Parents balk at being asked to buy paper towels and soap
When primary school students head back to school on Tuesday, their school bags will be packed with rolls of paper towels, boxes of Ziploc bags in various sizes, baby wipes, plastic aprons, sanitizer and soaps.
“I was astonished at the amount of things I had to buy,” said Tyreece Whittaker’s mom Sherese Levy on her way to reception orientation at Bodden Town Primary School on Monday.
“Besides uniforms, shoes, school books, crayons and pencils, the school also asked me to provide eight glue sticks, whiteboard markers, several erasers, Lysol wipes, hat and much more,” she said.
Other parents at the school’s orientation also wondered what the huge list was about.
“It is hard times. Why do they need everything at one time? It is kind of difficult at this time,” said Nolan Duarte, heading to reception with his child.
Parent Millicent Britton had her own approach. “Ziploc bags, baby wipes, binders and paper towels – I wondered about that. I did not buy any of that stuff. I bought the regular school supplies of markers, glue, pencils, books, bags and uniforms,” she said.
Bodden Town Primary’s principal June Elliott said she did not realize the list had things like paper towels and soaps, which she said are provided by cleaners.
“I really did not double-check the list after it was revised, but we will not turn the children away if the parents cannot afford to bring the items,” Ms. Elliot said. “The items do help throughout the year when children have accidents, to wipe door handles and clean messes, and it is nice to have the extra around to wipe runny noses.”
She said teachers use the Ziploc bags to store supplies for the students.
According to the principal, teachers decided for the school year what will be on the list. “If paper towels were on the list, it might have been because they were not supplied frequently enough last year by suppliers and they ran out, so they might have thought they had to put it on the list to get parents to help out. Paper towels are something parents should not be supplying and should not have been on the list,” Ms. Elliott said.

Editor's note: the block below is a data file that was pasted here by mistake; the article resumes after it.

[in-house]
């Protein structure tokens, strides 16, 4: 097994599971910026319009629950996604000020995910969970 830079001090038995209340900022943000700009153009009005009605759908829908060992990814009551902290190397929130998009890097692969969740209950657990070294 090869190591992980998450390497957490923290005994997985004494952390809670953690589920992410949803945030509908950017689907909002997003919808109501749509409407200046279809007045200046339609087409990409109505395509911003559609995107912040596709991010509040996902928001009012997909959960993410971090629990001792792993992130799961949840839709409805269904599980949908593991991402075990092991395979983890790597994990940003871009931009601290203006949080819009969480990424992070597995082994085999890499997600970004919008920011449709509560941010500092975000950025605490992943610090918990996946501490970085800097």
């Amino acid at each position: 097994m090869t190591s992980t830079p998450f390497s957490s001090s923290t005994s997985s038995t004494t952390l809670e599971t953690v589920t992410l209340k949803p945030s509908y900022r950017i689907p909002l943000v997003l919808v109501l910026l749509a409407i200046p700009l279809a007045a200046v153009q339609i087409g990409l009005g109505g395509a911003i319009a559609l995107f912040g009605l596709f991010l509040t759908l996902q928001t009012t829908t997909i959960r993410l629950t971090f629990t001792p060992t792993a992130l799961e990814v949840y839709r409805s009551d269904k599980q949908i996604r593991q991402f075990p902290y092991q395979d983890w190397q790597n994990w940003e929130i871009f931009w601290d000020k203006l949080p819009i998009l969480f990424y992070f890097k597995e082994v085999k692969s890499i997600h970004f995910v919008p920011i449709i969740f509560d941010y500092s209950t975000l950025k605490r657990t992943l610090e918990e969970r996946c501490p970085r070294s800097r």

She also said strict budget cuts within government also has the school watching its budget.
While many of the parents were frowning at picking up the bill for some of the items, it seems that supermarkets are catching on to the schools’ lists and are stocking such items as paper towels, soap and baby wipes next to composition books and pencils.
Speaking with the parents and students on Monday, Ms. Elliott said it did not make sense if parents were unhappy to sit at home and complain, but to come to the school to talk to the teachers. “If a child does not bring the required items to school, it does not mean they would be turned away,” said Ms. Elliott.
“There is not much in the way of supplies on the list because we do have supplies for students. It is more a list of toiletries for the students that the school does not provide,” said Kim Litrico, deputy principal of the Bodden Town Primary School.
“Some of the stuff is to keep the place clean and in the case of accidents,” she said, explaining why parents were given the list. “If parents cannot afford most of the stuff, they do not have to worry about it,” she added.
According to Ms. Litrico, government does not provide these items. “They do not buy Ziploc bags and we do not get it from the cleaning company, so we ask parents to buy it because it is something that is need in the classrooms.
“The supplies are sectioned out so that each child can have their own Ziploc bag with crayons pencils and such things, and something to put clothes in when they have an accident. The paper towel is for when the children have an accident to clean it up,” she said.
Ms. Litrico said they had not tried asking some of the supermarkets to donate such items, but it was something they could explore.
At George Town Primary school, office worker Fay Taylor said their school list for reception did not have items such as paper towels and Ziploc bags.